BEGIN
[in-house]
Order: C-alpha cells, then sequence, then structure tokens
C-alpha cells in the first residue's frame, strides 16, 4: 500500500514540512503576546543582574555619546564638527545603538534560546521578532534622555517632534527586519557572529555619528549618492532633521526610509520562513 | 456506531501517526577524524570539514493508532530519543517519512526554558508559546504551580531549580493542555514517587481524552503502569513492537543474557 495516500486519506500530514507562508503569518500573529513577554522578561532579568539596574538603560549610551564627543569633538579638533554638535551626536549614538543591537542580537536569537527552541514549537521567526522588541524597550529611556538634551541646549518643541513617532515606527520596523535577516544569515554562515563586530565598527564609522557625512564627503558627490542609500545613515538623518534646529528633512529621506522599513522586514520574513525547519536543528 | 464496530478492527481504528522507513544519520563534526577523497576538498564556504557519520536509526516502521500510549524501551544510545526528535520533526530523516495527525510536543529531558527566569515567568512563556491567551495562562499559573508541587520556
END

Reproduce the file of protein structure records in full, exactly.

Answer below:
[in-house]
Order: C-alpha cells, then sequence, then structure tokens
C-alpha cells in the first residue's frame, strides 16, 4: 500500500514540512503576546543582574555619546564638527545603538534560546521578532534622555517632534527586519557572529555619528549618492532633521526610509520562513 | 456506531501517526577524524570539514493508532530519543517519512526554558508559546504551580531549580493542555514517587481524552503502569513492537543474557 495516500486519506500530514507562508503569518500573529513577554522578561532579568539596574538603560549610551564627543569633538579638533554638535551626536549614538543591537542580537536569537527552541514549537521567526522588541524597550529611556538634551541646549518643541513617532515606527520596523535577516544569515554562515563586530565598527564609522557625512564627503558627490542609500545613515538623518534646529528633512529621506522599513522586514520574513525547519536543528 | 464496530478492527481504528522507513544519520563534526577523497576538498564556504557519520536509526516502521500510549524501551544510545526528535520533526530523516495527525510536543529531558527566569515567568512563556491567551495562562499559573508541587520556